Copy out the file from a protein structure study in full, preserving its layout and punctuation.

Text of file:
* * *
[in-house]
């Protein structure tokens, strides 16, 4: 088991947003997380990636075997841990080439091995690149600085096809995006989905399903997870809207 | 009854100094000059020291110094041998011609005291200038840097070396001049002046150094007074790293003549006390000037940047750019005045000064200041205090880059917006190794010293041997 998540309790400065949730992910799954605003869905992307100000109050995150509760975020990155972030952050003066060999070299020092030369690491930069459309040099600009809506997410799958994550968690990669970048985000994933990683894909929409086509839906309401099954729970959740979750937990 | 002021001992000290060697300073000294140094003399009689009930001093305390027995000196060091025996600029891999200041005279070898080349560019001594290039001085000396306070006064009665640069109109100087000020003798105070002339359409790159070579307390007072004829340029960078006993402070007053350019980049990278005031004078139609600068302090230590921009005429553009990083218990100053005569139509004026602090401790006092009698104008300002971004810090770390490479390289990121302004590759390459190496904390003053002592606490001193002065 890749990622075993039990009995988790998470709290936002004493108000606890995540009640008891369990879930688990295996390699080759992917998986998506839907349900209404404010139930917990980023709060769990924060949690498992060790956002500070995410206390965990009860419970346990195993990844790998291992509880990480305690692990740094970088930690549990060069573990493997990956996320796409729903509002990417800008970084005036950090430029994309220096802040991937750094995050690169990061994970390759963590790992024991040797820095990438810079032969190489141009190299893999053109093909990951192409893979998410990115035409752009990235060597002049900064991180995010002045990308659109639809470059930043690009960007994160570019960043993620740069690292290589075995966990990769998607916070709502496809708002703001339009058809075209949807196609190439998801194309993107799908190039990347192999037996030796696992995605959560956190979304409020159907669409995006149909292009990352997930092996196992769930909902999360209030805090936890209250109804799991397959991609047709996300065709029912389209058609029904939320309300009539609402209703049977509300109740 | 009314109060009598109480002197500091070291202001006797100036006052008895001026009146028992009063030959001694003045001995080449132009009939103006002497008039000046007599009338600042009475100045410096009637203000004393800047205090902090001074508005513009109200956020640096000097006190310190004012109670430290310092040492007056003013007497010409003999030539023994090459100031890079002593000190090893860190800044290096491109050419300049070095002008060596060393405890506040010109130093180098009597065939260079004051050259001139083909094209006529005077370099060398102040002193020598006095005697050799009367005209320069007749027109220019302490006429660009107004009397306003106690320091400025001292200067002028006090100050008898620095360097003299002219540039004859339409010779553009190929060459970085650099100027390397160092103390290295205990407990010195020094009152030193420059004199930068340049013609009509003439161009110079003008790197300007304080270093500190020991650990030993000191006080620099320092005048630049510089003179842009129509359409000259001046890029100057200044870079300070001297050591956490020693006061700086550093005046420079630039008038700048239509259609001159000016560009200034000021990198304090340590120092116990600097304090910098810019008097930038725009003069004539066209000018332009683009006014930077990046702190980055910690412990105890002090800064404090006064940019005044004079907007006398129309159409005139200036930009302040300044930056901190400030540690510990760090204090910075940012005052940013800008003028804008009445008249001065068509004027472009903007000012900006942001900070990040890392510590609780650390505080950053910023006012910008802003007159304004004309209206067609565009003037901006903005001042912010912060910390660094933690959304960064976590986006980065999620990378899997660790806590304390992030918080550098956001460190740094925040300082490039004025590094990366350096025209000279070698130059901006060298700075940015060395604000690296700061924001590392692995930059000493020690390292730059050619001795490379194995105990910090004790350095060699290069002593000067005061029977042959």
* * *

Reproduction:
[in-house]
């Protein structure tokens, strides 16, 4: 088991947003997380990636075997841990080439091995690149600085096809995006989905399903997870809207 | 009854100094000059020291110094041998011609005291200038840097070396001049002046150094007074790293003549006390000037940047750019005045000064200041205090880059917006190794010293041997 998540309790400065949730992910799954605003869905992307100000109050995150509760975020990155972030952050003066060999070299020092030369690491930069459309040099600009809506997410799958994550968690990669970048985000994933990683894909929409086509839906309401099954729970959740979750937990 | 002021001992000290060697300073000294140094003399009689009930001093305390027995000196060091025996600029891999200041005279070898080349560019001594290039001085000396306070006064009665640069109109100087000020003798105070002339359409790159070579307390007072004829340029960078006993402070007053350019980049990278005031004078139609600068302090230590921009005429553009990083218990100053005569139509004026602090401790006092009698104008300002971004810090770390490479390289990121302004590759390459190496904390003053002592606490001193002065 890749990622075993039990009995988790998470709290936002004493108000606890995540009640008891369990879930688990295996390699080759992917998986998506839907349900209404404010139930917990980023709060769990924060949690498992060790956002500070995410206390965990009860419970346990195993990844790998291992509880990480305690692990740094970088930690549990060069573990493997990956996320796409729903509002990417800008970084005036950090430029994309220096802040991937750094995050690169990061994970390759963590790992024991040797820095990438810079032969190489141009190299893999053109093909990951192409893979998410990115035409752009990235060597002049900064991180995010002045990308659109639809470059930043690009960007994160570019960043993620740069690292290589075995966990990769998607916070709502496809708002703001339009058809075209949807196609190439998801194309993107799908190039990347192999037996030796696992995605959560956190979304409020159907669409995006149909292009990352997930092996196992769930909902999360209030805090936890209250109804799991397959991609047709996300065709029912389209058609029904939320309300009539609402209703049977509300109740 | 009314109060009598109480002197500091070291202001006797100036006052008895001026009146028992009063030959001694003045001995080449132009009939103006002497008039000046007599009338600042009475100045410096009637203000004393800047205090902090001074508005513009109200956020640096000097006190310190004012109670430290310092040492007056003013007497010409003999030539023994090459100031890079002593000190090893860190800044290096491109050419300049070095002008060596060393405890506040010109130093180098009597065939260079004051050259001139083909094209006529005077370099060398102040002193020598006095005697050799009367005209320069007749027109220019302490006429660009107004009397306003106690320091400025001292200067002028006090100050008898620095360097003299002219540039004859339409010779553009190929060459970085650099100027390397160092103390290295205990407990010195020094009152030193420059004199930068340049013609009509003439161009110079003008790197300007304080270093500190020991650990030993000191006080620099320092005048630049510089003179842009129509359409000259001046890029100057200044870079300070001297050591956490020693006061700086550093005046420079630039008038700048239509259609001159000016560009200034000021990198304090340590120092116990600097304090910098810019008097930038725009003069004539066209000018332009683009006014930077990046702190980055910690412990105890002090800064404090006064940019005044004079907007006398129309159409005139200036930009302040300044930056901190400030540690510990760090204090910075940012005052940013800008003028804008009445008249001065068509004027472009903007000012900006942001900070990040890392510590609780650390505080950053910023006012910008802003007159304004004309209206067609565009003037901006903005001042912010912060910390660094933690959304960064976590986006980065999620990378899997660790806590304390992030918080550098956001460190740094925040300082490039004025590094990366350096025209000279070698130059901006060298700075940015060395604000690296700061924001590392692995930059000493020690390292730059050619001795490379194995105990910090004790350095060699290069002593000067005061029977042959």